Synthesizing the most natural of all skin creams
Even after nine months soaking in the womb, a newborn's skin is smooth - unlike an adult's in the bath. While occupying a watery, warm environment, the newborn manages to develop a skin fully equipped to protect it in a cold, dry and bacteria-infected world. A protective cream called Vernix caseosa (VC), which covers the fetus and the newborn, aids in the growth of skin both before and after birth.
Young dinosaurs roamed together, died together
A herd of young birdlike dinosaurs met their death on the muddy margins of a lake some 90 million years ago, according to a team of Chinese and American paleontologists that excavated the site in the Gobi Desert in western Inner Mongolia.
Mini dinosaurs prowled Aorth America
Massive predators like Albertosaurus and Tyrannosaurus rex may have been at the top of the food chain, but they were not the only meat-eating dinosaurs to roam North America, according to researchers who have discovered the smallest dinosaur species on the continent to date. Their work is also helping re-draw the picture of North America's ecosystem at the height of the dinosaur age 75 million years ago.
Study unravels why certain fishes went extinct 65 million years ago
Large size and a fast bite spelled doom for bony fishes during the last mass extinction 65 million years ago, according to a new study to be published March 31, 2009, in the Proceedings of the National Academy of Sciences.
Wild grass became maize crop more than 8,700 years ago
The earliest physical evidence for domesticated maize, what some cultures call corn, dates to at least 8,700 calendar years ago, and it was probably domesticated by indigenous peoples in the lowland areas of southwestern Mexico, not the highland areas.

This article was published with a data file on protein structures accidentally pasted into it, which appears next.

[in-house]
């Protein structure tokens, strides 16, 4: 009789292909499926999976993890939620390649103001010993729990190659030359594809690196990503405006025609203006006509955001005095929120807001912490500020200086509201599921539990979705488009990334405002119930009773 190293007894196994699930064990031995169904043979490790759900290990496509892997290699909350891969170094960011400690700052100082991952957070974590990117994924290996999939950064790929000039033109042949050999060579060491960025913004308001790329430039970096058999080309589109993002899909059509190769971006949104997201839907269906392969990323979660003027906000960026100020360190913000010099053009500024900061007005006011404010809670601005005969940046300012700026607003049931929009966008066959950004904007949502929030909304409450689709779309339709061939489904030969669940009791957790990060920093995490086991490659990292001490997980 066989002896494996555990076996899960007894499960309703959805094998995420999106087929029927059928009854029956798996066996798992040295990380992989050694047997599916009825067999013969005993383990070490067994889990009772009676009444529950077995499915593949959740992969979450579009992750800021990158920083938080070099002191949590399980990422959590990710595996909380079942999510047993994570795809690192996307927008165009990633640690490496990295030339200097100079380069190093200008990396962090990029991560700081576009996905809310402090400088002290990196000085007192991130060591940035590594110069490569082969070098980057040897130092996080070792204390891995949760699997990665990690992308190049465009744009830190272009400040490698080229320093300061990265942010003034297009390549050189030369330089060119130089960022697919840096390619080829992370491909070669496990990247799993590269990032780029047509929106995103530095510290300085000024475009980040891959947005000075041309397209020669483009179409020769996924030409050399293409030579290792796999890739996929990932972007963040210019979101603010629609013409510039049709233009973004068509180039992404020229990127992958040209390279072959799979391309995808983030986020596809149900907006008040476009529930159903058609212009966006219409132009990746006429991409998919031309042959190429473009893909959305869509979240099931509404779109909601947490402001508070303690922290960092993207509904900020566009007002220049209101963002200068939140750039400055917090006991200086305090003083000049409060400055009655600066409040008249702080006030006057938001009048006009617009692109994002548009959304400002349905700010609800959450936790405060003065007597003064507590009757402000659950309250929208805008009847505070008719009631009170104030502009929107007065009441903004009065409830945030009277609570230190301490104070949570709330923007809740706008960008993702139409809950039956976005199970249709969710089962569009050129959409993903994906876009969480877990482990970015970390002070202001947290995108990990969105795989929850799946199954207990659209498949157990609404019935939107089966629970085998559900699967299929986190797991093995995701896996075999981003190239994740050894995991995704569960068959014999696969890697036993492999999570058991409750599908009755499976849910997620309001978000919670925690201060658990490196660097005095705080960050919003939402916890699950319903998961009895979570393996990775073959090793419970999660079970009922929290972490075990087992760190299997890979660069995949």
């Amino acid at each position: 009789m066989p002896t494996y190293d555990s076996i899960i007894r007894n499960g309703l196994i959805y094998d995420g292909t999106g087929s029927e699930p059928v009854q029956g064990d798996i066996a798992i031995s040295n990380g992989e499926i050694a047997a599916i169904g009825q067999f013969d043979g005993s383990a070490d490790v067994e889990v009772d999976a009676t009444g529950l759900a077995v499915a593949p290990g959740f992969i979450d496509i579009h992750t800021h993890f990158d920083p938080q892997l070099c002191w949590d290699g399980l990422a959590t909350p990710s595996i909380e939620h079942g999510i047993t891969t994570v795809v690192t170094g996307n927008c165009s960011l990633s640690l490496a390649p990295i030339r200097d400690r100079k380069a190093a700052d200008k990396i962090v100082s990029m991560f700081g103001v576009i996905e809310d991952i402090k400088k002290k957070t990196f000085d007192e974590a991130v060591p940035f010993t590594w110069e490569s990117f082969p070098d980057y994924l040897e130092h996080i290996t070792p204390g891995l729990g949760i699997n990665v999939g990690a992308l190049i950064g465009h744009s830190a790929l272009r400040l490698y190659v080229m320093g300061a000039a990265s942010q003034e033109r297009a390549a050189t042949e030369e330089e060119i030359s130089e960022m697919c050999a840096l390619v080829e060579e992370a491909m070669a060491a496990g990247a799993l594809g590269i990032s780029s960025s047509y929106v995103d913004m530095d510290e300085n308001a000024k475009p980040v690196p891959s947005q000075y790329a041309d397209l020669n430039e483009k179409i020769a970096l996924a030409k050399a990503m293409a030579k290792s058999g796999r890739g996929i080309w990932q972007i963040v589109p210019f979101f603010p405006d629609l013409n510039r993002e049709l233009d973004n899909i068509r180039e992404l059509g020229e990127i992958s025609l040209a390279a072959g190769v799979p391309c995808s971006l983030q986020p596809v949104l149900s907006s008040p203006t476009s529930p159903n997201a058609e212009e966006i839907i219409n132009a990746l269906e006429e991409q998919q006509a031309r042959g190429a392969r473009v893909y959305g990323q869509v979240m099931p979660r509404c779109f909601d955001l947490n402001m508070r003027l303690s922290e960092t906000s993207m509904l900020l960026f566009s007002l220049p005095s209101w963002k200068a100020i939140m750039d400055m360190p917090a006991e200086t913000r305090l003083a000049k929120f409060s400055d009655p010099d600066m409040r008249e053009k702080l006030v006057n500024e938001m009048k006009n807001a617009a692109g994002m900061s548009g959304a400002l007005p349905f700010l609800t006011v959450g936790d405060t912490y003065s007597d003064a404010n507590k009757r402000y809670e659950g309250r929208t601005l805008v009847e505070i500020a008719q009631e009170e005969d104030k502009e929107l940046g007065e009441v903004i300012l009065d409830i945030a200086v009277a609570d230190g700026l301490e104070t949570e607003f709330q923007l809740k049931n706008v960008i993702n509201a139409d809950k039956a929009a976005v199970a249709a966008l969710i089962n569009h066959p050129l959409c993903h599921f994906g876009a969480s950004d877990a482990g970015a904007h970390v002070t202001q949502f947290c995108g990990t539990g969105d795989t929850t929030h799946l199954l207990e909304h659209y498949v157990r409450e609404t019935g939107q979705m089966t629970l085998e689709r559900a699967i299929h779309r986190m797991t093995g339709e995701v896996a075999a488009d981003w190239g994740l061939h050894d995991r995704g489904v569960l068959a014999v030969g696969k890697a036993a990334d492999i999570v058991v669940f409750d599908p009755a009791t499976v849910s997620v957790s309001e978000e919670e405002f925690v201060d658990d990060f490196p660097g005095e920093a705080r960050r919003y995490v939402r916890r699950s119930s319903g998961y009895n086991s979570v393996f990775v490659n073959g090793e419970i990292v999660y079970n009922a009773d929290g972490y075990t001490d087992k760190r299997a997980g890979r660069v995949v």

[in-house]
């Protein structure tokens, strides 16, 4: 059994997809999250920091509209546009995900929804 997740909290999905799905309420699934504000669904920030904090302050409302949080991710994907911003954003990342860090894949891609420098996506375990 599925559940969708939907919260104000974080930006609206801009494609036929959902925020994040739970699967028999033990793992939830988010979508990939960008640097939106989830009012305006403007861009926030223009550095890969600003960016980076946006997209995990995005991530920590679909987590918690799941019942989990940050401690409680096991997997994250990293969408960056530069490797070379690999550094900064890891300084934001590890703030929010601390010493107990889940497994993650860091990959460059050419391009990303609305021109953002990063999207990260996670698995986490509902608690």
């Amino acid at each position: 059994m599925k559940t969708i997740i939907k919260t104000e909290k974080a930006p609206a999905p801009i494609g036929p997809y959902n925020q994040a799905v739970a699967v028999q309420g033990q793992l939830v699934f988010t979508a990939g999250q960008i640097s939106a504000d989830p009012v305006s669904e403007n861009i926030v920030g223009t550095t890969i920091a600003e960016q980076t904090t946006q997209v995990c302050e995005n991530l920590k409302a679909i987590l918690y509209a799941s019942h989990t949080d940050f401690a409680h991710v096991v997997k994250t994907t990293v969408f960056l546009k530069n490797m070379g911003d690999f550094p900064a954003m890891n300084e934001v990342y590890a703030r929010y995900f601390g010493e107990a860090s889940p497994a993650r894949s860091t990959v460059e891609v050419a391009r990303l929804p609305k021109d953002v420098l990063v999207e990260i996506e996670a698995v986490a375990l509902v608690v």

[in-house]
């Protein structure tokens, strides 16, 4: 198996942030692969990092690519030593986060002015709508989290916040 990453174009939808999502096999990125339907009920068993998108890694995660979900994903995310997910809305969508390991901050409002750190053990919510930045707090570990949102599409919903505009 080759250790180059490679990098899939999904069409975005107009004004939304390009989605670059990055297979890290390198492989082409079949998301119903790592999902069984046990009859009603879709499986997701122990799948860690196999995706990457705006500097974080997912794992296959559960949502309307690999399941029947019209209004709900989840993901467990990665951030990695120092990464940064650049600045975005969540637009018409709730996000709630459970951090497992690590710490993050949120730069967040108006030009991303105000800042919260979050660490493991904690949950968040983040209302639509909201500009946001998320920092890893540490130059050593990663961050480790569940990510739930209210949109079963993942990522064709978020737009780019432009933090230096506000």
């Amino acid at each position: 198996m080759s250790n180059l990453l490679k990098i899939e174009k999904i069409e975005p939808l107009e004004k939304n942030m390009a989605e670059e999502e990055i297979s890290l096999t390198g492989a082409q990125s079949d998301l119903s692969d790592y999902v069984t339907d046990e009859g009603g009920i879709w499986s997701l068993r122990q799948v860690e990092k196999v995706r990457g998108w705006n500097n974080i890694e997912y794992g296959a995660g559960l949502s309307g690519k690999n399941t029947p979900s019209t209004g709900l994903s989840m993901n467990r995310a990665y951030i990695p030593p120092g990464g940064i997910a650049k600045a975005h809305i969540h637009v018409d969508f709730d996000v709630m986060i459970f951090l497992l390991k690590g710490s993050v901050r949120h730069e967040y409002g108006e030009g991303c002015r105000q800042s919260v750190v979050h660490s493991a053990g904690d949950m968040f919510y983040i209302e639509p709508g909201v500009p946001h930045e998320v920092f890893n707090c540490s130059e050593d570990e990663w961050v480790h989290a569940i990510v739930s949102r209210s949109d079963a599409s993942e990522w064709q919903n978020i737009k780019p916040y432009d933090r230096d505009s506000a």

Early agriculture left traces in animal bones
Unraveling the origins of agriculture in different regions around the globe has been a challenge for archeologists. Now researchers writing in the Proceedings of the National Academy of Sciences report finding evidence of early human experiments with grain cultivation in East Asia. They gathered this information from an unlikely source?dog and pig bones.
Researchers use CT to examine hidden face in Nefertiti bust
Using CT imaging to study a priceless bust of Nefertiti, researchers have uncovered a delicately carved face in the limestone inner core and gained new insights into methods used to create the ancient masterpiece and information pertinent to its conservation, according to a study published in the April issue of Radiology.
Study confirms 3 Neanderthal sub-groups
The Neanderthals inhabited a vast geographical area extending from Europe to western Asia and the Middle East 30,000 to 100,000 years ago. Now, a group of researchers are questioning whether or not the Neanderthals constituted a homogenous group or separate sub-groups (between which slight differences could be observed). A new study published April 15 in the online, open-access, peer-reviewed journal PLoS ONE may provide some answers.